Greenland ice melted more than Antartica’sAugust 1st, 2011 - 2:12 pm ICT by IANS
Washington, Aug 1 (IANS) The last prolonged warm spell caused the oceans to rise between 4 to 6.5 metres higher than their current levels.
Where did all that extra water come from? Mainly from melting ice sheets on Greenland and Antarctica. Many scientists believed that Greenland was the main culprit.
But work by University of Wisconsin-Madison geoscientist Anders Carlson reveals surprising patterns of melt during the last interglacial period 125,000 years ago. It suggests that Greenland’s ice may be more stable and Antarctica’s less stable than many thought, reports the journal Science.
“There’s a clear need to understand how it (ice sheet) has behaved in the past, and how it has responded to warmer-than-present summers in the past,” said Carlson, according to a Wisconsin statement.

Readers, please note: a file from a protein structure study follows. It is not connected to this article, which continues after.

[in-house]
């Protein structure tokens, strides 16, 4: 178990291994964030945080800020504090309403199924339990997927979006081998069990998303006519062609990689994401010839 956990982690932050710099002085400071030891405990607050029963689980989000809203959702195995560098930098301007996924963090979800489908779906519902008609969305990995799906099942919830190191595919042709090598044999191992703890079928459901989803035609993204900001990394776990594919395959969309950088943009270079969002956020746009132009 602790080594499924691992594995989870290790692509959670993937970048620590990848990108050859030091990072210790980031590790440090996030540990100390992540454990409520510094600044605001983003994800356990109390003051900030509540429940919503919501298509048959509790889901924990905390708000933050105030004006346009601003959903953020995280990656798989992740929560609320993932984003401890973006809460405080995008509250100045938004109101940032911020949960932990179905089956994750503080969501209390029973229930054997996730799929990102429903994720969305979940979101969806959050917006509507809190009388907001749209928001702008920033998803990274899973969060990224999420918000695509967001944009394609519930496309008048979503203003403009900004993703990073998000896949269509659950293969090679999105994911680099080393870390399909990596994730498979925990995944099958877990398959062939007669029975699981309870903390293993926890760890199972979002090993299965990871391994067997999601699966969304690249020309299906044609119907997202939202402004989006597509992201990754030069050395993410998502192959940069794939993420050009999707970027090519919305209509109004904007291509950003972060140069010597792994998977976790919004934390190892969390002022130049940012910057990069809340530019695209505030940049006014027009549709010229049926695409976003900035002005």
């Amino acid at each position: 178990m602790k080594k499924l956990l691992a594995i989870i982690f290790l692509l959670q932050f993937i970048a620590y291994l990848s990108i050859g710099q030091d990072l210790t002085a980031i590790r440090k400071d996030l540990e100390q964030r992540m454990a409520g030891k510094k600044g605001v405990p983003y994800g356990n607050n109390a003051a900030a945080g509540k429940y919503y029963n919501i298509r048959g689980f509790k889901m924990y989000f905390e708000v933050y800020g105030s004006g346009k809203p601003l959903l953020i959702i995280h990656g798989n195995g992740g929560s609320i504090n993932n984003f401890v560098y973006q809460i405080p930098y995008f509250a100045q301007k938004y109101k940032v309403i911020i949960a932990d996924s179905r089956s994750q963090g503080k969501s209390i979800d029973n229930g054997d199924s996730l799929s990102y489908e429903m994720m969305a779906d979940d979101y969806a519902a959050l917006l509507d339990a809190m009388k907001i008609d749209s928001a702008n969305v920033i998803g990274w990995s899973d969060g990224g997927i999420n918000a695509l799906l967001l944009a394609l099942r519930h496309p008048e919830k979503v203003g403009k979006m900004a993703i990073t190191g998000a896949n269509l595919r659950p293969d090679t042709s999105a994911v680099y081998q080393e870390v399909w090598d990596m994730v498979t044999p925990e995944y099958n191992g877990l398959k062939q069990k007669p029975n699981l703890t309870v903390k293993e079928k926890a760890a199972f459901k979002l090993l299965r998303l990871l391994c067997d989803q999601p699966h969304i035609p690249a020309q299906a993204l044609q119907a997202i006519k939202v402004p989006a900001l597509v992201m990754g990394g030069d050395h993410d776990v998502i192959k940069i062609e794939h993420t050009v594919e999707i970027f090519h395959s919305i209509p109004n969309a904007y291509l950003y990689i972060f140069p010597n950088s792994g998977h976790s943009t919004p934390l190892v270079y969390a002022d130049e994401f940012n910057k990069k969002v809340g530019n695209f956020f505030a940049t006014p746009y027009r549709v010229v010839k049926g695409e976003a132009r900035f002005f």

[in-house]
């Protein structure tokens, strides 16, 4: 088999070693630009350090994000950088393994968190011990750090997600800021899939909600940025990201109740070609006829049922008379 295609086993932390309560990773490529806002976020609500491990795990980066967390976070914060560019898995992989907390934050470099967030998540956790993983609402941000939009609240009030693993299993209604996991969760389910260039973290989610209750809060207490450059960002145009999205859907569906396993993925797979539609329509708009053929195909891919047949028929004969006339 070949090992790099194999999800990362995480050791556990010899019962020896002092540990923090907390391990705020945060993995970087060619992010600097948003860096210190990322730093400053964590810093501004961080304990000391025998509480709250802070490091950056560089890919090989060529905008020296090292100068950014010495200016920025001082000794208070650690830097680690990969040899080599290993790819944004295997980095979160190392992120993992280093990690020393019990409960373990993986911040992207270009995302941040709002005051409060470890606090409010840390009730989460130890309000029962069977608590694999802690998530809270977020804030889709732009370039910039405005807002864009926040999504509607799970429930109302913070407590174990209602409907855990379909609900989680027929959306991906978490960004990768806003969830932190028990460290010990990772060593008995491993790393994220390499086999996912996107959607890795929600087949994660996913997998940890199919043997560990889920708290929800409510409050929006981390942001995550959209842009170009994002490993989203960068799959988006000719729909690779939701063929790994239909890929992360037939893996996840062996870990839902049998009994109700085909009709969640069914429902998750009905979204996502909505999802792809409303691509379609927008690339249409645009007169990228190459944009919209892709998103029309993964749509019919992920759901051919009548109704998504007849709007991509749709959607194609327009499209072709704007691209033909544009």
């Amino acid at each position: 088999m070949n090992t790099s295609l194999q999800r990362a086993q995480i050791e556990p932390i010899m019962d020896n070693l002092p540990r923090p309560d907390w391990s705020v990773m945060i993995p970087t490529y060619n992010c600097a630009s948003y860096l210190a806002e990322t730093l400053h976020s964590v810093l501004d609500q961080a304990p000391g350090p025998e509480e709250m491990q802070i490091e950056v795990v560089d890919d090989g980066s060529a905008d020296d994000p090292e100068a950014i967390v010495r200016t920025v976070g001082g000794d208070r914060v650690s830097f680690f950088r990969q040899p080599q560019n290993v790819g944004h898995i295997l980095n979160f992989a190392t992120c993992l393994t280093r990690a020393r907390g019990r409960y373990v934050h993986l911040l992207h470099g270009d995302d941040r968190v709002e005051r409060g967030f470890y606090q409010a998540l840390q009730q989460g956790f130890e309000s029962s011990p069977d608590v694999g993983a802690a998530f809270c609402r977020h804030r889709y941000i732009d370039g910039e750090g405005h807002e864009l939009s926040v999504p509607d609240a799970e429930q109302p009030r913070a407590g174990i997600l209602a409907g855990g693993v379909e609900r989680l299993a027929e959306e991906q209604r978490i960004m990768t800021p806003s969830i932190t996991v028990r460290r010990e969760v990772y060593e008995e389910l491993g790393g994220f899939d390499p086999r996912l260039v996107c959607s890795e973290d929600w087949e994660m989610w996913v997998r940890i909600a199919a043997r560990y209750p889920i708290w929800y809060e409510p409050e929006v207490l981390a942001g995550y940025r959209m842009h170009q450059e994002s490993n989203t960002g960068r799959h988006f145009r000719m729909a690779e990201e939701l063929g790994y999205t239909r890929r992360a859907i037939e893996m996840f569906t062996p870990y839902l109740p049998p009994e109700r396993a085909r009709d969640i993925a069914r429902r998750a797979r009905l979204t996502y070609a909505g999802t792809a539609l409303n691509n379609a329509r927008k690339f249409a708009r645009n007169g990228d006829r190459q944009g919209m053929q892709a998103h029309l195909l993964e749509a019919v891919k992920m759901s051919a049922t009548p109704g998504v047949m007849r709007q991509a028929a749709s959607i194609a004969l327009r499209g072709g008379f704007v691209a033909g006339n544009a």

The ice-estimation business is rife with unknown variables and has few known physical constraints, Carlson explains, making ice sheet behaviour — where they melt, how much, how quickly — the largest source of uncertainty in predicting sea level rises due to climate change.
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- Ice samples show climate capable of abrupt changes - Sep 11, 2011
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- Ancient fossils hold clues for predicting future climate change - Apr 09, 2011
Tags: antarctica, climate change, culprit, estimation, geoscientist, greenland ice, interglacial period, journal science, melting ice, oceans, physical constraints, scientists, sea level, uncertainty, university of wisconsin, university of wisconsin madison, variables, warm spell